• It will take only 20-30 seconds each day
  • The contest requires you to vote for 2 different projects each day to encourage people to vote for people they don't know, based solely on their projects (a good twist)
  • I truly believe that the project I am putting out there will create something phenomenal for the children of the world, and that is why I am comfortable asking you to do this
  • Here is what I have so far for the home page for the website, so you can get a sneak peak:

I hope that you will consider this.  My goal is to find 30 people who are willing to take this on with me and make it happen.

Thank you so much.

Very Truly,

Talia Leman, with the support of  Anne Ginther (my adult RandomKid partner who shares this dream with me every day).

Talia, I think we can do better than 30.

If you would like to receive a reminder from Talia each day in December, she is going to send out a little inspirational message to her email list. If you'd like to hear from her, leave a comment here on this post, making sure that when you register to comment that you include an email address. I'll collect them and send them to her.

Thanks for your help.


Talia for President

See UPDATE from RandomKid below.

Nicholas Kristof in the Sunday NY Times writes about Talia Leman. Talia Leman

When Talia was 10 years old, she saw television clips of New Orleans after Hurricane Katrina and decided to help. She galvanized other kids and started a movement to trick-or-treat at Halloween for coins for hurricane victims.

The movement caught the public imagination, Talia made it on the “Today” show, and the campaign raised more than $10 million. With that success behind her, Talia organized a program called RandomKid to help other young social entrepreneurs organize and raise money.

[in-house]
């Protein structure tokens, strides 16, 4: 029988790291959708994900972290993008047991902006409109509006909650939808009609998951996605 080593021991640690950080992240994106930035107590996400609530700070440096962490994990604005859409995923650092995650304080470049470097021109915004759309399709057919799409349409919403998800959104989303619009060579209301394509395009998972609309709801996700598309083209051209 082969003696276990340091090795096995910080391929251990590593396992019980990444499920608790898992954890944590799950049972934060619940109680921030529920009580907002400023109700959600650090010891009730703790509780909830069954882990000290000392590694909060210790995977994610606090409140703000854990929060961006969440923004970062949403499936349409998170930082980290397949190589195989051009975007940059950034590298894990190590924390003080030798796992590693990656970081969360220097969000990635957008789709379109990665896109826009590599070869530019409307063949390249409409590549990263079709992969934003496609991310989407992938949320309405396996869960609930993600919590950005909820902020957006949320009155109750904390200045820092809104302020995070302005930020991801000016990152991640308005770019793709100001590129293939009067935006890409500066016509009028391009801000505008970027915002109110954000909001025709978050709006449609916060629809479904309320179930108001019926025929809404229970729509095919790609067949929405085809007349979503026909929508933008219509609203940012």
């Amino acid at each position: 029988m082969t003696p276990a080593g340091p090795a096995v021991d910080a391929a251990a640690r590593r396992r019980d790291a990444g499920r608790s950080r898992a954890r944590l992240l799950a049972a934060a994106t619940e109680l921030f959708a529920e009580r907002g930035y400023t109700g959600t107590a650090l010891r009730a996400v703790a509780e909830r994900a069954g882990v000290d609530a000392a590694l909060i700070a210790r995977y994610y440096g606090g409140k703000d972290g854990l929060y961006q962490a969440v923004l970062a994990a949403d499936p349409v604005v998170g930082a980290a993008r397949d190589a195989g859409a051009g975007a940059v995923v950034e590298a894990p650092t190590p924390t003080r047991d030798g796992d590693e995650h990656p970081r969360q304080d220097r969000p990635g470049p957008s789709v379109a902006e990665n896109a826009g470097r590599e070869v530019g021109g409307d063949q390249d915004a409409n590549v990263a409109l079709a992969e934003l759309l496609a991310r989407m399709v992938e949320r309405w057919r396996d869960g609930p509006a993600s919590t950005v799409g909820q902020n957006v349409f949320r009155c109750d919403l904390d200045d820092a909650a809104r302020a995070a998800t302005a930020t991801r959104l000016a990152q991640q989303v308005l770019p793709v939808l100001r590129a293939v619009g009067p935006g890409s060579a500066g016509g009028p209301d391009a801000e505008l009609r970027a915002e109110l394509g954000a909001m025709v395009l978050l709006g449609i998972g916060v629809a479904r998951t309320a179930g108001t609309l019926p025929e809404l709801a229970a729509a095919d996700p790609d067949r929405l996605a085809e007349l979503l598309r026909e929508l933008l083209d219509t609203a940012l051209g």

Talia is an eighth grader from Des Moines, Iowa, who is the embodiment of the idea that kids can make a difference if only given a chance.

She's a friend of our family met through our daughter's involvement in RandomKidTalia is the CEO, and has just been honored by World of Children for her activism. 

I'm very happy for Talia. She's a great kid from a wonderful family. Her little brother, who goes by the name Little Wolf, is one of my all time favorite kids. Check out his weblog.

RandomKid helps kids with philanthropic/ social entrepreneurial projects. A kid contacts RandomKid online, and and the RandomKid team gives them the support to make their dream a reality.. It can be a small project like raising money for a sick kid at school, or big like building Habitat houses along the Mississippi Gulf Coast. RandomKid is also helping kids raising money to provide water wells in Africa. It is an amazing organization that holds great promise for the future of our society.

Nicholas Kristof concludes, "If kids like Talia can accomplish so much, without credit cards or driving licenses, just imagine what adults could achieve." I totally agree.

I'm convinced that kids 10-13 years old are THE prime candidates for leadership development and philanthropic initiative. Once puberty sets in all sorts of doubts intrude into the psyche of kids and for many adults, they never get over believing that they have nothing to contribute to this world.

The distinctiveness of Talia and her RandomKid counterparts is that acted on their ideas. If you have a kid, talk to them about how they can make a difference. Don't tell them, ask them, and then help them to make it happen. If you need help, contact RandomKid. There is no better time than now to do so.

UPDATE: Thought you'd like to hear from Talia, CEO and Anne Ginter, President of RandomKid.  If you wold like to receive these newsletters, go to the RandonKid website and sign up there.

Hello all our Random Friends!

This week has been a wonderfully crazy week!  We have had the pleasure of hearing from many, many random kids who want to solve real world problems, after being inspired by a column in Sunday's New York Times (  We're also thrilled to be hearing from lots of random grown-ups who want to support these awesome kids!